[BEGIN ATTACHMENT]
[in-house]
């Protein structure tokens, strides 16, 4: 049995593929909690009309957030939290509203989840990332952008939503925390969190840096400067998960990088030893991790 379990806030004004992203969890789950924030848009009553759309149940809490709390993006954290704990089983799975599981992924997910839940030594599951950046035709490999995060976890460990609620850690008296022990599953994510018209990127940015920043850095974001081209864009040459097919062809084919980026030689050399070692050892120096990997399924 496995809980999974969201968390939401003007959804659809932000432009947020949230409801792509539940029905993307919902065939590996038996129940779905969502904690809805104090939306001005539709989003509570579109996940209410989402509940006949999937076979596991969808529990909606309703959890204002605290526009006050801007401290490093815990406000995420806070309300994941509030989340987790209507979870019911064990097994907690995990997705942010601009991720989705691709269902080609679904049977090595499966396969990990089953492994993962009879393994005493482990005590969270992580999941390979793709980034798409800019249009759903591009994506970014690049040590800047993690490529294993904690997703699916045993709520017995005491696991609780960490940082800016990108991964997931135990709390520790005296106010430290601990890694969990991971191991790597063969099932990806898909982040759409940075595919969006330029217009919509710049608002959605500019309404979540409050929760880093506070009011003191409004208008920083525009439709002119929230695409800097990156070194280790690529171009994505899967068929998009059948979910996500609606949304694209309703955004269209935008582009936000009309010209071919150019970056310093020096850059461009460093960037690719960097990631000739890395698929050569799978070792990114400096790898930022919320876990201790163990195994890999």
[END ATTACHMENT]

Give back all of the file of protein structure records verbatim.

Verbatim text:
[in-house]
């Protein structure tokens, strides 16, 4: 049995593929909690009309957030939290509203989840990332952008939503925390969190840096400067998960990088030893991790 379990806030004004992203969890789950924030848009009553759309149940809490709390993006954290704990089983799975599981992924997910839940030594599951950046035709490999995060976890460990609620850690008296022990599953994510018209990127940015920043850095974001081209864009040459097919062809084919980026030689050399070692050892120096990997399924 496995809980999974969201968390939401003007959804659809932000432009947020949230409801792509539940029905993307919902065939590996038996129940779905969502904690809805104090939306001005539709989003509570579109996940209410989402509940006949999937076979596991969808529990909606309703959890204002605290526009006050801007401290490093815990406000995420806070309300994941509030989340987790209507979870019911064990097994907690995990997705942010601009991720989705691709269902080609679904049977090595499966396969990990089953492994993962009879393994005493482990005590969270992580999941390979793709980034798409800019249009759903591009994506970014690049040590800047993690490529294993904690997703699916045993709520017995005491696991609780960490940082800016990108991964997931135990709390520790005296106010430290601990890694969990991971191991790597063969099932990806898909982040759409940075595919969006330029217009919509710049608002959605500019309404979540409050929760880093506070009011003191409004208008920083525009439709002119929230695409800097990156070194280790690529171009994505899967068929998009059948979910996500609606949304694209309703955004269209935008582009936000009309010209071919150019970056310093020096850059461009460093960037690719960097990631000739890395698929050569799978070792990114400096790898930022919320876990201790163990195994890999």